When you apply for a trademark, whether it's an actual use or intent to use application, the USPTO is going to assess your proposed mark.

Among other things, they'll take a hard look at the likelihood for confusion between your proposed mark and anything else out there on their market. They're not just looking for the identical name; they're looking for anything that might confuse consumers, such as similarities in spelling and pronunciation. This is also why it's a smart idea to conduct a thorough trademark and name search before submitting your application. It's better to catch any red flags as early in the process as possible.

If your intent to use application is approved, you can rest assured that your proposed name is legally available, that you're not infringing on someone else's property, and that you won't receive a cease and desist letter years later from another company. Or, if you do receive a letter, you'll know they don't have much of a case.

Nothing is worse than spending months, even years, developing a brand around a certain name only to find out that another company already owns it. Applying for a trademark early means you can identify, and work out any potential legal issues before you invest all your time and energy into the name.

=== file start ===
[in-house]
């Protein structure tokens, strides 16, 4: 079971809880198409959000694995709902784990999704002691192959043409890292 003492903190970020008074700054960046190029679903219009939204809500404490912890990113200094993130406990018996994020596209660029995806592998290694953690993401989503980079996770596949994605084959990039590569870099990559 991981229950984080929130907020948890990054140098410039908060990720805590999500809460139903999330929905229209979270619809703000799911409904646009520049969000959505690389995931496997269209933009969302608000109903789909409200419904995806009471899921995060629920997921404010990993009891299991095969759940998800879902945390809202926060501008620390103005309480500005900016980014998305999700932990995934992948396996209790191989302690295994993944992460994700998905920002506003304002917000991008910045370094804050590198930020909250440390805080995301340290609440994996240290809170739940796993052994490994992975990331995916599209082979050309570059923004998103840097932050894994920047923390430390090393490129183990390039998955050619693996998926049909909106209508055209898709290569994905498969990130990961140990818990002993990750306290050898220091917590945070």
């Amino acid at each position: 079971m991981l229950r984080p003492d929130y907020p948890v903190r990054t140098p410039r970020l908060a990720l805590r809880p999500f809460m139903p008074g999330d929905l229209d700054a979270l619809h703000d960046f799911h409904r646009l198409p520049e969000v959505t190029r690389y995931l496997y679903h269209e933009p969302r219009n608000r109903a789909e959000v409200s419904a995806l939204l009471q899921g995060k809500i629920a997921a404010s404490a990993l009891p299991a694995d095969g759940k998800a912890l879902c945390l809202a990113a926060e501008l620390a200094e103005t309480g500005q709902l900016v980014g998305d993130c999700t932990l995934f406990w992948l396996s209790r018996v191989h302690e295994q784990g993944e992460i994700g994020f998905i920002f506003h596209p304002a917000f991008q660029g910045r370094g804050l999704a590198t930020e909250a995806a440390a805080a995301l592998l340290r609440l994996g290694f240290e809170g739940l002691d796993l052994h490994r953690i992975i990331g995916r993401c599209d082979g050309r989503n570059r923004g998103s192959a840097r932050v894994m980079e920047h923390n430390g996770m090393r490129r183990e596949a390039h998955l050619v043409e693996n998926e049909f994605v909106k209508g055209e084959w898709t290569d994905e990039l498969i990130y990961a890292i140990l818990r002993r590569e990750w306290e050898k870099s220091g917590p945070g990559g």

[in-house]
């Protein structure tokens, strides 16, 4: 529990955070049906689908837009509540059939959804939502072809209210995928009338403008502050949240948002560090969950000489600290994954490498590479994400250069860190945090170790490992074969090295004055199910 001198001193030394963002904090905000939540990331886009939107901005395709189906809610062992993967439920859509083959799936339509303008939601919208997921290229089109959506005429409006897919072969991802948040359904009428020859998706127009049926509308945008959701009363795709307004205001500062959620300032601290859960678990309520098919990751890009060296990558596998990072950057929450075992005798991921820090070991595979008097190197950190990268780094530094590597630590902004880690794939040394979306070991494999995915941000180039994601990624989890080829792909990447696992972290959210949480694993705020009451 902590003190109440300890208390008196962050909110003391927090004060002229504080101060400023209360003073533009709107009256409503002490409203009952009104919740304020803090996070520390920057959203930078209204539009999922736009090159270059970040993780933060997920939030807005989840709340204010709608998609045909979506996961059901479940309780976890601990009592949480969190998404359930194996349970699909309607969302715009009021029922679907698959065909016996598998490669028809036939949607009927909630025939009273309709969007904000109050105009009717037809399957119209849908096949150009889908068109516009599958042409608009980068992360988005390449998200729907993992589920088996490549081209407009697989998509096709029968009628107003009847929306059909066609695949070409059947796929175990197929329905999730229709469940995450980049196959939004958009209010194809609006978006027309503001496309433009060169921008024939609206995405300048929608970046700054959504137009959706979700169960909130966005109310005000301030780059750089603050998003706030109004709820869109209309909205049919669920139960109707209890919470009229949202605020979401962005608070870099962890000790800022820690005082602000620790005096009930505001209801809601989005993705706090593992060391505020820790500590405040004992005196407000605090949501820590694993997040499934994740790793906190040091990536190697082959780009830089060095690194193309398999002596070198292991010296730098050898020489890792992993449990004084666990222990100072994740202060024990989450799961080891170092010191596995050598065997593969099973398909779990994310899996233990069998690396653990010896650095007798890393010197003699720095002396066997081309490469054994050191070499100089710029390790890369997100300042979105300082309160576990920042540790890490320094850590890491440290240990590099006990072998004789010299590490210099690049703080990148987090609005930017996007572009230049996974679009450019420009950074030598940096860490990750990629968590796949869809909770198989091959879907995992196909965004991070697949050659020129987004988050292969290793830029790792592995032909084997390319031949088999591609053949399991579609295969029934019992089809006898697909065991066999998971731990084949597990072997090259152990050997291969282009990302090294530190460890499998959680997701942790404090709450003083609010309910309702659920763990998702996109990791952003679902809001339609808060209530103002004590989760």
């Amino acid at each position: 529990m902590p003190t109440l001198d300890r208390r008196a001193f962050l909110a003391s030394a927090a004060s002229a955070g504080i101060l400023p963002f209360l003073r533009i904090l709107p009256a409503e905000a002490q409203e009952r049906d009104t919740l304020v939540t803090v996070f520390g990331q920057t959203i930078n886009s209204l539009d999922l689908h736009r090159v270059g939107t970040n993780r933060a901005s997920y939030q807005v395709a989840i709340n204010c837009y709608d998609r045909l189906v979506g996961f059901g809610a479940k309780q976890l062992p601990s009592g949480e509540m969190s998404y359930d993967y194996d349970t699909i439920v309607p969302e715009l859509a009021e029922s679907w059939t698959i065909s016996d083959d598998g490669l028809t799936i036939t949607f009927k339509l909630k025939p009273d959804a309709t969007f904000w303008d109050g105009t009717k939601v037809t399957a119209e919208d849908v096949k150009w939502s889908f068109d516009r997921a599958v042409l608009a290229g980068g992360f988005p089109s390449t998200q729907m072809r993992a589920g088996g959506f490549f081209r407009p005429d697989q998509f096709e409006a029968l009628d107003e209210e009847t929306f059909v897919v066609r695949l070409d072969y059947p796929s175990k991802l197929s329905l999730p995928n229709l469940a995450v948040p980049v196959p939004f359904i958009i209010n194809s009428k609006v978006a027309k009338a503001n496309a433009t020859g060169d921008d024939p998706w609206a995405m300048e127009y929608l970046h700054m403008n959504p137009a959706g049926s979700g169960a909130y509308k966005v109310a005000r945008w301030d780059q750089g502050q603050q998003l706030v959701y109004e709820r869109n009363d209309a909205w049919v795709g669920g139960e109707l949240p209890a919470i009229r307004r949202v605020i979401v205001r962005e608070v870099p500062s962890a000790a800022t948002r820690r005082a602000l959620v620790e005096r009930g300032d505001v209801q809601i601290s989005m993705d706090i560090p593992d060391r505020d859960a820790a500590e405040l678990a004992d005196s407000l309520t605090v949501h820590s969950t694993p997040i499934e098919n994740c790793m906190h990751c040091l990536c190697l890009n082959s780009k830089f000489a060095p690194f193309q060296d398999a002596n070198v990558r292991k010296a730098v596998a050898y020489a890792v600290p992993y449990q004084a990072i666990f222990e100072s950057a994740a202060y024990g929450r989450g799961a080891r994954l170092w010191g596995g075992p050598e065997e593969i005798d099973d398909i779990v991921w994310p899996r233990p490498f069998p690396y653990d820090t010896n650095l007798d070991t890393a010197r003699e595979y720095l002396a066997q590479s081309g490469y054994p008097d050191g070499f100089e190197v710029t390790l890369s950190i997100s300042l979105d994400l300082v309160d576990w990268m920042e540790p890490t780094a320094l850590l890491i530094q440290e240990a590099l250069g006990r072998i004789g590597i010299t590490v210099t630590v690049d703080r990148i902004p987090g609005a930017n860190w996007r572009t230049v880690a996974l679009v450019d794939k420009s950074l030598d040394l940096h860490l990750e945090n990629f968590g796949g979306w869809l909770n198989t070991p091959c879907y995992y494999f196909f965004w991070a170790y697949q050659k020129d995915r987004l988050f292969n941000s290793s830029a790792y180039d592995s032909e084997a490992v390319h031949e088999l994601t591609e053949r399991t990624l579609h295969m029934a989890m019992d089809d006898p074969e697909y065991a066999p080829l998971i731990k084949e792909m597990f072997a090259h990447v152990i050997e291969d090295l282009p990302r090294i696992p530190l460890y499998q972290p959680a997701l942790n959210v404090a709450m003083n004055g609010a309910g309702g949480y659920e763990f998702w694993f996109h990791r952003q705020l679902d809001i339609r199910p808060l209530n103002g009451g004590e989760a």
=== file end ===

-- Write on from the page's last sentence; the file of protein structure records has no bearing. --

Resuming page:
Related: Apple Loses Trademark Battle, Allowing Chinese Company to Use the 'IPHONE' Name

When it comes to building your brand, being proactive is the way to go. Unless you're truly on the fence as to whether your business will be successful, there's no reason to delay your trademark application. Applying for intent to use trademark protection as soon as possible ensures you're not putting yourself at legal risk, and it's the best way to protect your name.

Nellie Akalp

Entrepreneur Leadership Network® Contributor

CEO of CorpNet.com

Nellie Akalp is a passionate entrepreneur and mother of four. She is the CEO of CorpNet.com, the smartest way to start a business, register for payroll taxes and maintain business compliance across the United States.